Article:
Once you begin to change your way of relating to your child by reinforcing your limits without screaming and arguing, your child won’t automatically respond. In fact, they may try to escalate the situation and pull you back into the screaming and arguing behavior in order to get their way and avoid consequences.
If your arguing pattern has gone on for a long time, your child may be very sophisticated in his ability to pull you into an argument. This is what he knows and how he’s gotten his way in the past. Don’t be surprised by this. But do plan ahead to hold firm with your non-arguing response.
When we get into these struggles, it’s so hard to stop. We feel helpless and hopeless about arguing all the time. Even when arguing has become so ingrained in your relationship with your child, there is hope.
When I worked in residential treatment programs, I worked with some of the most difficult kids and family situations. Some situations were so bad that these kids could no longer live at home. With time, help from trained staff, and willingness and motivation to change, these kids and families learned to have better lives together. It’s a miraculous thing when this happens, when even the most alienated parents and kids work together to create a loving, caring, respectful relationship.
It’s important not to get discouraged. You are not alone. There are many parents working on this same thing, and their lives are changing for the better. Yours can, too. There are steps you can take to have a healthier relationship with your child, and you’re starting to take those steps just by looking for information. With time, some effort, and faith in yourself and your ability to become a more empowered parent, you will be able to change and develop a more effective way to communicate with your child.
Related Content: How to Walk Away From a Fight With Your Child
How to Stop Arguing With Your Child: 9 Steps to Take Today
James Lehman, who dedicated his life to behaviorally troubled youth, created The Total Transformation®, The Complete Guide to Consequences™, Getting Through To Your Child™, and Two Parents One Plan™, from a place of professional and personal experience. Having had severe behavioral problems himself as a child, he was inspired to focus on behavioral management professionally. Together with his wife, Janet Lehman, he developed an approach to managing children and teens that challenges them to solve their own problems without hiding behind disrespectful, obnoxious or abusive behavior. Empowering Parents now brings this insightful and impactful program directly to homes around the globe.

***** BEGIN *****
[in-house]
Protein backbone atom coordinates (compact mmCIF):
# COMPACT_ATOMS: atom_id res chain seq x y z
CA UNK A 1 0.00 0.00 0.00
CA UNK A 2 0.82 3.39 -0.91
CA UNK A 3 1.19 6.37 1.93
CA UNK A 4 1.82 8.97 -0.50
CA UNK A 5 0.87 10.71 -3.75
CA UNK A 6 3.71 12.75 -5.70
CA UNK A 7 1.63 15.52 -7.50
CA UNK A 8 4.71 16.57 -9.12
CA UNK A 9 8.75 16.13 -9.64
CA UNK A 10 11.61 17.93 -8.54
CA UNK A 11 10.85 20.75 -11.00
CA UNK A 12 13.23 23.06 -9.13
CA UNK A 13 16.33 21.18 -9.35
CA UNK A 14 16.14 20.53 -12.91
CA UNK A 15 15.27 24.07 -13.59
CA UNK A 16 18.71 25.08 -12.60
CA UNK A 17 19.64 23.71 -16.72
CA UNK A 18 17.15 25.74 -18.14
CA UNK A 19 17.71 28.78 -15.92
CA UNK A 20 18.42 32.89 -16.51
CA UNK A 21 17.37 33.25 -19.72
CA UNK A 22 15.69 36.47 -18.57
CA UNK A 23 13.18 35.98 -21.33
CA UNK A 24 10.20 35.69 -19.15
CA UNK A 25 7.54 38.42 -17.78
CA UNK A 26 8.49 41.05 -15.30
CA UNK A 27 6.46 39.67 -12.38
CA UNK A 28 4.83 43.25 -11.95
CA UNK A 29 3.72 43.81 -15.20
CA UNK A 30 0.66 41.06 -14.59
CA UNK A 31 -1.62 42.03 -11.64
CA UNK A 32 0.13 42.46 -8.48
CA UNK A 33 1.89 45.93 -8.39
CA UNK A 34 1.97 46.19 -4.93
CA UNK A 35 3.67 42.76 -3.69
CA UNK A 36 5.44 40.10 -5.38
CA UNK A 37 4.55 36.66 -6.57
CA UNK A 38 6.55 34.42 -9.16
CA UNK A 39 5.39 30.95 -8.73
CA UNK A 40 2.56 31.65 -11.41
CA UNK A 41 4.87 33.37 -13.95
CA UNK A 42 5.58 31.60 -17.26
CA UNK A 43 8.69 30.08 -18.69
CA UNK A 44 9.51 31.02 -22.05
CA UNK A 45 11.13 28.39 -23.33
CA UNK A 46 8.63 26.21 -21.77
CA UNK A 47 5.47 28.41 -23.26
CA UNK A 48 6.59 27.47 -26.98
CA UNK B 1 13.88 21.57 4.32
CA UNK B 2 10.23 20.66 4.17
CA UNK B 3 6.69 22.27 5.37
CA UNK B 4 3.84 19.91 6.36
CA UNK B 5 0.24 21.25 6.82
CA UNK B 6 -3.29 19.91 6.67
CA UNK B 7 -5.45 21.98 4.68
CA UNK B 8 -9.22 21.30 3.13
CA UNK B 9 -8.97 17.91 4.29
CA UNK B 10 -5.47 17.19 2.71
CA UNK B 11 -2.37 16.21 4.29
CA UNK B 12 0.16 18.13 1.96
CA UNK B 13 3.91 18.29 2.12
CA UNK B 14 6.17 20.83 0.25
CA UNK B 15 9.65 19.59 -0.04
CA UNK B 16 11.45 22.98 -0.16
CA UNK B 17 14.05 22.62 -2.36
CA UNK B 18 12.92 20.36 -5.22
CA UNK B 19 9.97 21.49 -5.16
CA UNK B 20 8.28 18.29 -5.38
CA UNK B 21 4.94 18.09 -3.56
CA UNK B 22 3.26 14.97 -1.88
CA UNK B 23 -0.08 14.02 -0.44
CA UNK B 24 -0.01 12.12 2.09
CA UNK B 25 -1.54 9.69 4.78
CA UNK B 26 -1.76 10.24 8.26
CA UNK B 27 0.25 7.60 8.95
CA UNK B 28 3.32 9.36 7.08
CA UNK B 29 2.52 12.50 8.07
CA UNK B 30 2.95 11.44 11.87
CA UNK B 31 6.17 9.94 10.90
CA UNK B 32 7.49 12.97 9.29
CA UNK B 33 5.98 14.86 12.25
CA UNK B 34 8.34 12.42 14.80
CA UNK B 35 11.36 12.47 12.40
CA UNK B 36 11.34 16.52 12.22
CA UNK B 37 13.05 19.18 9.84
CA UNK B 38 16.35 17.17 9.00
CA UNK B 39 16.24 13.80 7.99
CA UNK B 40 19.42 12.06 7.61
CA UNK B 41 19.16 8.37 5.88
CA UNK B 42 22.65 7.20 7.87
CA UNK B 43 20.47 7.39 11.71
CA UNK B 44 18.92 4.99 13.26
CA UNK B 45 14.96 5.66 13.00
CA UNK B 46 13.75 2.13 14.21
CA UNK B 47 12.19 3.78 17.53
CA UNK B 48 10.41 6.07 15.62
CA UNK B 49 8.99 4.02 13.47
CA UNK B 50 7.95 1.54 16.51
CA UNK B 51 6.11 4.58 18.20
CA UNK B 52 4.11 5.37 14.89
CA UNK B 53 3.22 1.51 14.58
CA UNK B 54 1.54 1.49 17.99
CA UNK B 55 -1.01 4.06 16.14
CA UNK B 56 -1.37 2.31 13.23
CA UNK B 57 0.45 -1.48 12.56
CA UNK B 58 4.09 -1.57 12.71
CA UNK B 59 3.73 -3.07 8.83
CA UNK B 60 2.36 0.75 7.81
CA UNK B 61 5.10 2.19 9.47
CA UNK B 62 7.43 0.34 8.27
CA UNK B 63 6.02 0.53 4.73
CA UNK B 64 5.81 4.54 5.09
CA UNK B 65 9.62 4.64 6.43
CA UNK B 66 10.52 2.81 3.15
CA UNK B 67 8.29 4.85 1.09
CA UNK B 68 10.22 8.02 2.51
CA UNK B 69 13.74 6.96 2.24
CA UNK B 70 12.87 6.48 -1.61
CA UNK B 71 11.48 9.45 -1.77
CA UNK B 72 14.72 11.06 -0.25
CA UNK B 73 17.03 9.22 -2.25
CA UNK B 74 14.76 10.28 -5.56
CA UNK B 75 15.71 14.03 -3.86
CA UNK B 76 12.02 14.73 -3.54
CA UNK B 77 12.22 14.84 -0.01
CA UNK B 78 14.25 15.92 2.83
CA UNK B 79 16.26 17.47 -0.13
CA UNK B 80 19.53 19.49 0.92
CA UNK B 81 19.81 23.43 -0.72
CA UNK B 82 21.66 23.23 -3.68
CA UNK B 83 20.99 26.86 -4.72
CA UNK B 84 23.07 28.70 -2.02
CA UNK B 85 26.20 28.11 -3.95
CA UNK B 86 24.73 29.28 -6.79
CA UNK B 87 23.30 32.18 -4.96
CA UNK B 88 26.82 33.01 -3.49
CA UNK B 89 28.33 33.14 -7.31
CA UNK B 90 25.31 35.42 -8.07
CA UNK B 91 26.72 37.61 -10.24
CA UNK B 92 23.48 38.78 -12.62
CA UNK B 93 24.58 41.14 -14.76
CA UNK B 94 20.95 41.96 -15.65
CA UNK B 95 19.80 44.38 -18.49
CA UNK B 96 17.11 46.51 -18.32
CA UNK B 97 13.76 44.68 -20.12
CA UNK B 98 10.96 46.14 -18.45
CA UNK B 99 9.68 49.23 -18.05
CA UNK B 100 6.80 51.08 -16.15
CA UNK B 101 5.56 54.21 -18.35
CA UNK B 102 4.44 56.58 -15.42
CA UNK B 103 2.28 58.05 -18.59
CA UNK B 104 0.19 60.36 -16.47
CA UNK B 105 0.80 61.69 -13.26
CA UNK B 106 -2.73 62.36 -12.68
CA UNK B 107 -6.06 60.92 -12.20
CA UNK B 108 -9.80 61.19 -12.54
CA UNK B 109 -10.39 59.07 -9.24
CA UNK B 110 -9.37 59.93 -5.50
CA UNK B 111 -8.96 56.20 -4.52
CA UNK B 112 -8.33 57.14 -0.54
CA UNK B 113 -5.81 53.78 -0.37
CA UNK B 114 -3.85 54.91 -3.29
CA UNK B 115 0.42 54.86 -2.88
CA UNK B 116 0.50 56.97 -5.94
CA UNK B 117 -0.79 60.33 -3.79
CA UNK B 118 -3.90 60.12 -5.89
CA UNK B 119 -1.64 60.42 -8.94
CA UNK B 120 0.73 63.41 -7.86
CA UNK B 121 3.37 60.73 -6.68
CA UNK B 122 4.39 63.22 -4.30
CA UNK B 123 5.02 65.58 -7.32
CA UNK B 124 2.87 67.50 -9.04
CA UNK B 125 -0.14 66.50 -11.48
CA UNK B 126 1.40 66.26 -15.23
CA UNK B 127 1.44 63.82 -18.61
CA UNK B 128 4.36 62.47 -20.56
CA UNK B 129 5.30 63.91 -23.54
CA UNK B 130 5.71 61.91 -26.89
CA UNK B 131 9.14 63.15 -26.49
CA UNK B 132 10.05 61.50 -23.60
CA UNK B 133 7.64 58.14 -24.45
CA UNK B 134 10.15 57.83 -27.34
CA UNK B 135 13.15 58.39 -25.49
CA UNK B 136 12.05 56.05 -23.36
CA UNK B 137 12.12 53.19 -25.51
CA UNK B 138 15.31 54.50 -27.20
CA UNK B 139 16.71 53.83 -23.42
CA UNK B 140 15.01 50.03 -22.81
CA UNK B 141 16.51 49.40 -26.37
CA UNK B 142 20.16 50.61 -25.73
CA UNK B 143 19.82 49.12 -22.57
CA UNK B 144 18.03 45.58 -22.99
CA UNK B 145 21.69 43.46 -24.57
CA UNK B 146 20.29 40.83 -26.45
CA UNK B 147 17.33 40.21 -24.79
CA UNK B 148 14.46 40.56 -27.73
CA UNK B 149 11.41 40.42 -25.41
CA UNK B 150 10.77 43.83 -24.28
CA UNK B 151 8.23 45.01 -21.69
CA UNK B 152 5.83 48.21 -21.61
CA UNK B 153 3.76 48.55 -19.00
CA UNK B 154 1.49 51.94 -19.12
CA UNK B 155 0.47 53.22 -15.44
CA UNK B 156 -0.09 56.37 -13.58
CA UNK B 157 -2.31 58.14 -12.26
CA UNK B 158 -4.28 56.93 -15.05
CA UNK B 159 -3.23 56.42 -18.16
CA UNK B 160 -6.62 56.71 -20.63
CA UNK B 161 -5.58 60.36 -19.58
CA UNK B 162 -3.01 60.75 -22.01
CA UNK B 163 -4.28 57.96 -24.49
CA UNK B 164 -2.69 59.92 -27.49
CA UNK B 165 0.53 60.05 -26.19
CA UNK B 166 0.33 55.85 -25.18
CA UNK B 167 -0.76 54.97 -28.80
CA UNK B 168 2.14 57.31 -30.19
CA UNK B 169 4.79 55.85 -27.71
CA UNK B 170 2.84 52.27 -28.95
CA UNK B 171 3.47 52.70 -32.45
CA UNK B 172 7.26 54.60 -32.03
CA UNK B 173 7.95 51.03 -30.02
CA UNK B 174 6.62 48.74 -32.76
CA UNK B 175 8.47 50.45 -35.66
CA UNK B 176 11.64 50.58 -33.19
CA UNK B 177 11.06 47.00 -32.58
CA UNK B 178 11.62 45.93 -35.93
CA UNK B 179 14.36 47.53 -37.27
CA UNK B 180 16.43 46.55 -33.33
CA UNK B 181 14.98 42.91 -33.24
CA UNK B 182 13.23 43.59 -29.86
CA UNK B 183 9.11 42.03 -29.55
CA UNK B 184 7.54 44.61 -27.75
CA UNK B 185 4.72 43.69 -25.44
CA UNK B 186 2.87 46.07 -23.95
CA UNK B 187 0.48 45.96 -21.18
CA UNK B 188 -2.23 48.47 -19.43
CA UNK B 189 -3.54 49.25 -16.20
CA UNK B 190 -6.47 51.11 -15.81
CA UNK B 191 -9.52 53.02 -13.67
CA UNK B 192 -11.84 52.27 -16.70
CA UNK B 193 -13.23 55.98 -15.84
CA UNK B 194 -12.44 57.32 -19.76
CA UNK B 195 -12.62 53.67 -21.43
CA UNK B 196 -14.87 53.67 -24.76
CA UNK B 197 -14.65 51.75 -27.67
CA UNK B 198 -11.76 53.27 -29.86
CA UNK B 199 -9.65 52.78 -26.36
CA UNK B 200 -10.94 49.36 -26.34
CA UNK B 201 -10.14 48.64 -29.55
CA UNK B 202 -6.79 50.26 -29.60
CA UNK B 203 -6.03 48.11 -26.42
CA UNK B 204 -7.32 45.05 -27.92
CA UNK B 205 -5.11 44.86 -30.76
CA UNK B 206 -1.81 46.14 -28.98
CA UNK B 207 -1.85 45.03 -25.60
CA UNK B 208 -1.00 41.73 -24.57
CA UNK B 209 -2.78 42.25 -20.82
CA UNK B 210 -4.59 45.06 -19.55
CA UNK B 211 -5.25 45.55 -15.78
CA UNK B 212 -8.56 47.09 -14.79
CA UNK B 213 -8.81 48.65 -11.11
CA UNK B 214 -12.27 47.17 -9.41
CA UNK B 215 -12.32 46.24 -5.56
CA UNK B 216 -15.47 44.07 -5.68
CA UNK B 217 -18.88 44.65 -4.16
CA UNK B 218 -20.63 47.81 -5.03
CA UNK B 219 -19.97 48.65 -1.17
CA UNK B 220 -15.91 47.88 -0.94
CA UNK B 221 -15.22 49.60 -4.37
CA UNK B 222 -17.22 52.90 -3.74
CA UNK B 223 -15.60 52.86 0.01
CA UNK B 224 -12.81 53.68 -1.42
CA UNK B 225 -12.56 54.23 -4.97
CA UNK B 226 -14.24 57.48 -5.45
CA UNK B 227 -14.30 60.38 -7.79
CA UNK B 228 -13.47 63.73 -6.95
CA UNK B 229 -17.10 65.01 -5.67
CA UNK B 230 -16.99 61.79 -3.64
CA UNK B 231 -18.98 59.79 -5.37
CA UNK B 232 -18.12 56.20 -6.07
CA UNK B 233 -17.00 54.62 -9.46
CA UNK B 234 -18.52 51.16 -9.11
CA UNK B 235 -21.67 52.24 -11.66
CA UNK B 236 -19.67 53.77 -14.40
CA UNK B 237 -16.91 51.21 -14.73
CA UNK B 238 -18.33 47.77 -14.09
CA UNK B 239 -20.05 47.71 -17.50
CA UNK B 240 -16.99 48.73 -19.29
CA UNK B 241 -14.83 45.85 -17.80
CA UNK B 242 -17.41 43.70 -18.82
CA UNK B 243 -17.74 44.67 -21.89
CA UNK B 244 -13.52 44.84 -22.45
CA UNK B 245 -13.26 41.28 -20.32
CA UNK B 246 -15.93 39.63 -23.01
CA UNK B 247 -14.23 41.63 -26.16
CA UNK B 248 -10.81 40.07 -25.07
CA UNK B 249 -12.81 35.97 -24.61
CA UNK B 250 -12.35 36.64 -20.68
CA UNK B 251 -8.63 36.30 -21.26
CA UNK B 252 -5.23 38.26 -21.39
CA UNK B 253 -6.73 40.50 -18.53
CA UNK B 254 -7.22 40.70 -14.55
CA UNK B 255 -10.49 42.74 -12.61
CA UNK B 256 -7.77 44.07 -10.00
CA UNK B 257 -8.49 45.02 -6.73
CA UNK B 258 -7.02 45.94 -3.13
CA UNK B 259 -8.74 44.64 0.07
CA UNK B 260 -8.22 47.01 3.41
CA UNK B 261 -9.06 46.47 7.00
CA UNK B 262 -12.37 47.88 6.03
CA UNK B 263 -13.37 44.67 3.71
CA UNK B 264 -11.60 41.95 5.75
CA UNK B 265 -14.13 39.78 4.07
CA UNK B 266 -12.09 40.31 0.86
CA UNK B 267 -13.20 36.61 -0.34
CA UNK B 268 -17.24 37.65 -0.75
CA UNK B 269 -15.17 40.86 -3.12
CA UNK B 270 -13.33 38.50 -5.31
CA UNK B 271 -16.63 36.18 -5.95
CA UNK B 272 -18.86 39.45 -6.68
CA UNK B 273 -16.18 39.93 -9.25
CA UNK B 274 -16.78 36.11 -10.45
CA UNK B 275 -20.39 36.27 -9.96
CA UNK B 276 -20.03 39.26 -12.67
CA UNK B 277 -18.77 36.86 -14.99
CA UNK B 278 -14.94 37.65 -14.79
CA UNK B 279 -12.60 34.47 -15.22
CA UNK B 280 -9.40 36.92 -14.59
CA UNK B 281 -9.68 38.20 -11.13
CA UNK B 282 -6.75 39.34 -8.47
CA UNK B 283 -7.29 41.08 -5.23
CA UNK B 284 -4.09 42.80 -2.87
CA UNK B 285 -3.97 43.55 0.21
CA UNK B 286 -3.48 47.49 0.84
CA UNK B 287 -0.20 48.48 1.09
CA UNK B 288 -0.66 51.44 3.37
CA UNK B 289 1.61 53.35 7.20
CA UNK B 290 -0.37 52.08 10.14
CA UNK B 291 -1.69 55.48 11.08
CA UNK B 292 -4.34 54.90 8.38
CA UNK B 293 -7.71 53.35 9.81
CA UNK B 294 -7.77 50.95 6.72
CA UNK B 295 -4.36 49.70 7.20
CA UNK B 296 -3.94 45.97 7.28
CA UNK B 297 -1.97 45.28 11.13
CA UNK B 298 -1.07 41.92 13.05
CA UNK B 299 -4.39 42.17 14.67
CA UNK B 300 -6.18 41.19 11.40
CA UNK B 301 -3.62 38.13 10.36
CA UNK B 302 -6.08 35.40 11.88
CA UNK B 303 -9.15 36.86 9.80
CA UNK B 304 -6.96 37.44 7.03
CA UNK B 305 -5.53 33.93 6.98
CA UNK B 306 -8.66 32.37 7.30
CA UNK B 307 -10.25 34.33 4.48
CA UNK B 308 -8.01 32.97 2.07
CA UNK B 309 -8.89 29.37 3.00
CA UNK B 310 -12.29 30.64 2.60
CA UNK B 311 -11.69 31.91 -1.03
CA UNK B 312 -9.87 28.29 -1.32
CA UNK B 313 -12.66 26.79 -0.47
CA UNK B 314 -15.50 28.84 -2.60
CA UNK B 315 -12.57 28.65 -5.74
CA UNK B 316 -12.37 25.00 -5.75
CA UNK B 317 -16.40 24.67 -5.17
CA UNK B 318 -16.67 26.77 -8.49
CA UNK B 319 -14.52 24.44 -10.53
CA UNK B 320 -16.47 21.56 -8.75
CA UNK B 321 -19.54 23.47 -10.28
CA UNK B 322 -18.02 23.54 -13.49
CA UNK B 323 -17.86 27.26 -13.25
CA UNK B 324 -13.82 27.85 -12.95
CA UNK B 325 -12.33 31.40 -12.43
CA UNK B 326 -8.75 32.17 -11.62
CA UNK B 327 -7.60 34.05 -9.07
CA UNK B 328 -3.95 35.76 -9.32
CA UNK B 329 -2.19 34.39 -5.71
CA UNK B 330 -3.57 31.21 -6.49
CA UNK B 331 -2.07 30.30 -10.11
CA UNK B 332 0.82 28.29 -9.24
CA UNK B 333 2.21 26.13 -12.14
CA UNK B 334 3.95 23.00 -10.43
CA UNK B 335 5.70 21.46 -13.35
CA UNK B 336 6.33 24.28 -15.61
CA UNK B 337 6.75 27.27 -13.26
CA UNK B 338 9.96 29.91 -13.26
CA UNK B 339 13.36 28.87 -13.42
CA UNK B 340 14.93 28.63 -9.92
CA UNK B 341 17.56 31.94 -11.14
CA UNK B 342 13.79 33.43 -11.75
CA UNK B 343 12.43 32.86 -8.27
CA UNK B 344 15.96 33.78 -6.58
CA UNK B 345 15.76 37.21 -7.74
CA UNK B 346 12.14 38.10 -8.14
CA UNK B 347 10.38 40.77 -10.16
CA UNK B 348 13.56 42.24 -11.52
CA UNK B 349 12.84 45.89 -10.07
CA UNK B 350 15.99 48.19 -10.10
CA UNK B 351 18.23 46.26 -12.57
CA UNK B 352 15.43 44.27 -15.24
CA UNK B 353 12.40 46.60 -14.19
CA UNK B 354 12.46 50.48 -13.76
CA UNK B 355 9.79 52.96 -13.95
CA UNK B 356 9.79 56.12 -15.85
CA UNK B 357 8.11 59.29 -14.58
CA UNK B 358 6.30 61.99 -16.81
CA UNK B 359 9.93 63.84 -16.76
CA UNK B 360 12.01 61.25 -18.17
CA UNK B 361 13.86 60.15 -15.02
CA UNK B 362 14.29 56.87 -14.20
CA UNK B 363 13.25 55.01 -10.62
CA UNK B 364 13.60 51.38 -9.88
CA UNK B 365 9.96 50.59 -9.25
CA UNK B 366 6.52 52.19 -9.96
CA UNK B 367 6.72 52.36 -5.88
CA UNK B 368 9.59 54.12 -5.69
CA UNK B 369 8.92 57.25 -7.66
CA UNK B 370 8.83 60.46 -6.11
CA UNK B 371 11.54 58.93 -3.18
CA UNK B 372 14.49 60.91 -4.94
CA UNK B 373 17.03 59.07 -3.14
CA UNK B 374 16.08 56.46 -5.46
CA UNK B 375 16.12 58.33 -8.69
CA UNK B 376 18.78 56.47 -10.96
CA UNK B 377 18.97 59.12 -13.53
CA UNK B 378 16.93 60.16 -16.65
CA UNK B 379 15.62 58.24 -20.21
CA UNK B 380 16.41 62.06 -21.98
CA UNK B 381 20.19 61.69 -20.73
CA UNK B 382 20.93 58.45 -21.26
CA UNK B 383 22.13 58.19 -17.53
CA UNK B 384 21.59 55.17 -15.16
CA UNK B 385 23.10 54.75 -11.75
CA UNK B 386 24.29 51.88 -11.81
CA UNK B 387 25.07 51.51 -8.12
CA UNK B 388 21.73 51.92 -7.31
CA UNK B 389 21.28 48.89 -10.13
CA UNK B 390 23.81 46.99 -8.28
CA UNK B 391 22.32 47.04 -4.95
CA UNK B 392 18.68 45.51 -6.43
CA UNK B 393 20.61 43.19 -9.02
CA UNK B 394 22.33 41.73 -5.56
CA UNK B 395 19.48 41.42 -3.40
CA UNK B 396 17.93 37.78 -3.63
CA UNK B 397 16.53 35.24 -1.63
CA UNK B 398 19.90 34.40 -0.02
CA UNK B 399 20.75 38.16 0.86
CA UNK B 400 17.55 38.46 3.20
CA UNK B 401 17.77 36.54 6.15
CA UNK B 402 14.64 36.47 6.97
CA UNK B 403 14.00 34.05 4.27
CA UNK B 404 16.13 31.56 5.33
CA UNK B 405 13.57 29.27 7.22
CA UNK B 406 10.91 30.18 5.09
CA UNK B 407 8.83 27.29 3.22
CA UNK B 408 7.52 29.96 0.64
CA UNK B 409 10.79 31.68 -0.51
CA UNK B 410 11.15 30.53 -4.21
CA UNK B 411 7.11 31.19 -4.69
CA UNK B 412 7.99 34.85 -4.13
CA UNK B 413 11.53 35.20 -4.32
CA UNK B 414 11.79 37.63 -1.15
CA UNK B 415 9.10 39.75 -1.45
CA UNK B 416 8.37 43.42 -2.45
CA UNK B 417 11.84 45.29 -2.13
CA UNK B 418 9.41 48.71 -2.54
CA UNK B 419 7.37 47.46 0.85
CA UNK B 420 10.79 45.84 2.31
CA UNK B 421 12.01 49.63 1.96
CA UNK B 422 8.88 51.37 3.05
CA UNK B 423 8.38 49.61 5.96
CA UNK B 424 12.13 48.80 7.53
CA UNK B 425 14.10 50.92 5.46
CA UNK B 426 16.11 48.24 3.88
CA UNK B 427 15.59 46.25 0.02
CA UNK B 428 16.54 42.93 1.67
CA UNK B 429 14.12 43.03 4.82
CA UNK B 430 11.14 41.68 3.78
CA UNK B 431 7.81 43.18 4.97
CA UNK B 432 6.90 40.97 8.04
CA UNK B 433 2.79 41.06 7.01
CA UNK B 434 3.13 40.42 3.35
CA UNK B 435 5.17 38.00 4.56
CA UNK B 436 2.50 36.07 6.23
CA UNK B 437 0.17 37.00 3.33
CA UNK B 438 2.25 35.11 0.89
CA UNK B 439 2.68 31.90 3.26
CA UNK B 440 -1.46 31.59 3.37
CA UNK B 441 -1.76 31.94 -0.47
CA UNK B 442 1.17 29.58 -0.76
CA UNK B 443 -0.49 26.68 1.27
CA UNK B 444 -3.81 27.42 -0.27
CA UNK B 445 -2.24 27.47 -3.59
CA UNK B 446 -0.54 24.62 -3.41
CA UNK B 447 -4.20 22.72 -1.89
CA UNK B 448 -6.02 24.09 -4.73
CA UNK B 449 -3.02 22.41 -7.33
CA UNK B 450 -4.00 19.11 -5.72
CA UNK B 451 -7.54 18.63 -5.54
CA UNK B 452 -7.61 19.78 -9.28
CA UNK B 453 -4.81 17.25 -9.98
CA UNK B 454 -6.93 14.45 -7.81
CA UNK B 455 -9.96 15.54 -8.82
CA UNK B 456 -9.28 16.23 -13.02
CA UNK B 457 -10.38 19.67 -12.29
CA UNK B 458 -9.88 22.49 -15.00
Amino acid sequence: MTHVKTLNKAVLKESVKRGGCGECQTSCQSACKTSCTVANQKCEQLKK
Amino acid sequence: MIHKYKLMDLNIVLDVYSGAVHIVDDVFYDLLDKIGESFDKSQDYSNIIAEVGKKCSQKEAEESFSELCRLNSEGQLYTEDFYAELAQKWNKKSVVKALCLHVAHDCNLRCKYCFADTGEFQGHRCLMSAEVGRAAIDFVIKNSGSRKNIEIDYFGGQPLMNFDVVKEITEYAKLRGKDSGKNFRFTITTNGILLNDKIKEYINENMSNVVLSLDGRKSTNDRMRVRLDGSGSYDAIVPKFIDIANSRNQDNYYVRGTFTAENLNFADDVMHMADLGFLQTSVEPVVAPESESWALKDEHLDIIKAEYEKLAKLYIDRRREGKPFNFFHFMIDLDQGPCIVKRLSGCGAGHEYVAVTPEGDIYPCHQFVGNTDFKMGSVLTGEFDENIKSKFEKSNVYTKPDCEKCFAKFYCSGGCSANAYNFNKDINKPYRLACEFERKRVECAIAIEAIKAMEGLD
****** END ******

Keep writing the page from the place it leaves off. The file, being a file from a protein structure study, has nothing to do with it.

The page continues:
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I have read your article and have found some of it helpful.
Right now I am just so frustrated nothing seems to be penetrating.
I have a step son that gas just can to live with me and my husband he is 17 and a huge undertaking. I am honestly about to just give up. I have only a year to try to teach him respect and taking responsibly for his actions. I hope someone can give me some help unfortunately his father overlooks many of the things he does and says trying to fix things by covering them up with humor.
I am praying for some help.
It can be so frustrating when life feels like one big
argument with your teen. It sounds like you are able to recognize some of
the common patterns in your power struggles with your son, and know when an
argument is about to erupt. As Janet notes in the article above, being
aware of your interactions is the first step toward changing them. In
addition, you are going to have the most control over your own actions and
responses, so that might be a helpful area to target for change. If you
know that responding to your son is going to start a fight between you, you can
plan to act differently. For example, you could give a noncommittal
response, schedule a later time to talk about it, or choose not to respond at
all in that moment. Ultimately, if you choose not to engage in a power
struggle, the argument cannot exist. Debbie Pincus offers more advice in
her article http://www.empoweringparents.com/how-to-stop-fighting-with-your-child-do-you-feel-like-the-enemy.php Please
let us know if you have any additional questions; take care.
I am sorry you are struggling
with this. Challenging or questioning what you are doing or saying is actually